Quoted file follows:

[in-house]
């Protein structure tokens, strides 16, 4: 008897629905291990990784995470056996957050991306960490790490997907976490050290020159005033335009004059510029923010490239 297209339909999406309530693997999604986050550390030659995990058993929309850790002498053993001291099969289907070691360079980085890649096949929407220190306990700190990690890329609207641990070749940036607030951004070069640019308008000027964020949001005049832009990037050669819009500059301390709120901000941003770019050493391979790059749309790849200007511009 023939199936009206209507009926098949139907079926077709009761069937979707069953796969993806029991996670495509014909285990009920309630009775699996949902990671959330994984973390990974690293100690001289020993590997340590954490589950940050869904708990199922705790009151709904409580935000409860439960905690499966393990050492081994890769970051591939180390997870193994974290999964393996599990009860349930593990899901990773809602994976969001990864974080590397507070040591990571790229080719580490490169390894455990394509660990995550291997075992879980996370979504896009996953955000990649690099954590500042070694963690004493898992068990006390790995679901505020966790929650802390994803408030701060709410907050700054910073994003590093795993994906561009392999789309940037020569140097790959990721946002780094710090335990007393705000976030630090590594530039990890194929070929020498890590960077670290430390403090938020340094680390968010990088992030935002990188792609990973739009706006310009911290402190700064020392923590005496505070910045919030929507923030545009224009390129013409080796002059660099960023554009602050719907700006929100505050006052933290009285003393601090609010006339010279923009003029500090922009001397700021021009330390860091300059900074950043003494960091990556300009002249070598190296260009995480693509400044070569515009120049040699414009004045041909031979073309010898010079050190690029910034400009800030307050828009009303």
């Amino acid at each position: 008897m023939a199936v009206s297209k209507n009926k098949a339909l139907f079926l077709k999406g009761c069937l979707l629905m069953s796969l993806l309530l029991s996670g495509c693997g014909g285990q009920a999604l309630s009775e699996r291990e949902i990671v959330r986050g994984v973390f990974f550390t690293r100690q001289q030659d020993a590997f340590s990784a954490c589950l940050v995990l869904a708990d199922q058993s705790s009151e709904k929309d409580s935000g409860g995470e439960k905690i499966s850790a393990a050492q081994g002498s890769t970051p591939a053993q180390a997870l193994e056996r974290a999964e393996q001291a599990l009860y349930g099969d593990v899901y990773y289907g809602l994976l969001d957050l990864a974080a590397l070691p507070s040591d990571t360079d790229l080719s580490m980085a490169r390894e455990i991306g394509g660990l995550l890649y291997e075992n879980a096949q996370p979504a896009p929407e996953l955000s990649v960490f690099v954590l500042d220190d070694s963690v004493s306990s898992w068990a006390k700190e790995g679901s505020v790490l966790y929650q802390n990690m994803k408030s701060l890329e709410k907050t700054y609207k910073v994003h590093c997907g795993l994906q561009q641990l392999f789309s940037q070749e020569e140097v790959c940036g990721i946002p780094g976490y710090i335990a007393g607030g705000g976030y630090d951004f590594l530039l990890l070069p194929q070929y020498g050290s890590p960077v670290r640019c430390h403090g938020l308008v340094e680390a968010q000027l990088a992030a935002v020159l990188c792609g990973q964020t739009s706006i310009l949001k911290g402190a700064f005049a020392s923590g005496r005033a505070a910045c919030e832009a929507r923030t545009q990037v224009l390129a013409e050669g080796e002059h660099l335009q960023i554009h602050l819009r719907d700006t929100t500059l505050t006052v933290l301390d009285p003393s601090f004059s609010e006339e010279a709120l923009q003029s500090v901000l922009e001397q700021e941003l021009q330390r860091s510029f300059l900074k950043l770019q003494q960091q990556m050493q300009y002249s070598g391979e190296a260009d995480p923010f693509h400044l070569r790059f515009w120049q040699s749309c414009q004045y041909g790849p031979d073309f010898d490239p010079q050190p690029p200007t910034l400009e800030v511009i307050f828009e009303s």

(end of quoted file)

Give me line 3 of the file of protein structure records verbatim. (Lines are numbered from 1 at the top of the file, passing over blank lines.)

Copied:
């Amino acid at each position: 008897m023939a199936v009206s297209k209507n009926k098949a339909l139907f079926l077709k999406g009761c069937l979707l629905m069953s796969l993806l309530l029991s996670g495509c693997g014909g285990q009920a999604l309630s009775e699996r291990e949902i990671v959330r986050g994984v973390f990974f550390t690293r100690q001289q030659d020993a590997f340590s990784a954490c589950l940050v995990l869904a708990d199922q058993s705790s009151e709904k929309d409580s935000g409860g995470e439960k905690i499966s850790a393990a050492q081994g002498s890769t970051p591939a053993q180390a997870l193994e056996r974290a999964e393996q001291a599990l009860y349930g099969d593990v899901y990773y289907g809602l994976l969001d957050l990864a974080a590397l070691p507070s040591d990571t360079d790229l080719s580490m980085a490169r390894e455990i991306g394509g660990l995550l890649y291997e075992n879980a096949q996370p979504a896009p929407e996953l955000s990649v960490f690099v954590l500042d220190d070694s963690v004493s306990s898992w068990a006390k700190e790995g679901s505020v790490l966790y929650q802390n990690m994803k408030s701060l890329e709410k907050t700054y609207k910073v994003h590093c997907g795993l994906q561009q641990l392999f789309s940037q070749e020569e140097v790959c940036g990721i946002p780094g976490y710090i335990a007393g607030g705000g976030y630090d951004f590594l530039l990890l070069p194929q070929y020498g050290s890590p960077v670290r640019c430390h403090g938020l308008v340094e680390a968010q000027l990088a992030a935002v020159l990188c792609g990973q964020t739009s706006i310009l949001k911290g402190a700064f005049a020392s923590g005496r005033a505070a910045c919030e832009a929507r923030t545009q990037v224009l390129a013409e050669g080796e002059h660099l335009q960023i554009h602050l819009r719907d700006t929100t500059l505050t006052v933290l301390d009285p003393s601090f004059s609010e006339e010279a709120l923009q003029s500090v901000l922009e001397q700021e941003l021009q330390r860091s510029f300059l900074k950043l770019q003494q960091q990556m050493q300009y002249s070598g391979e190296a260009d995480p923010f693509h400044l070569r790059f515009w120049q040699s749309c414009q004045y041909g790849p031979d073309f010898d490239p010079q050190p690029p200007t910034l400009e800030v511009i307050f828009e009303s």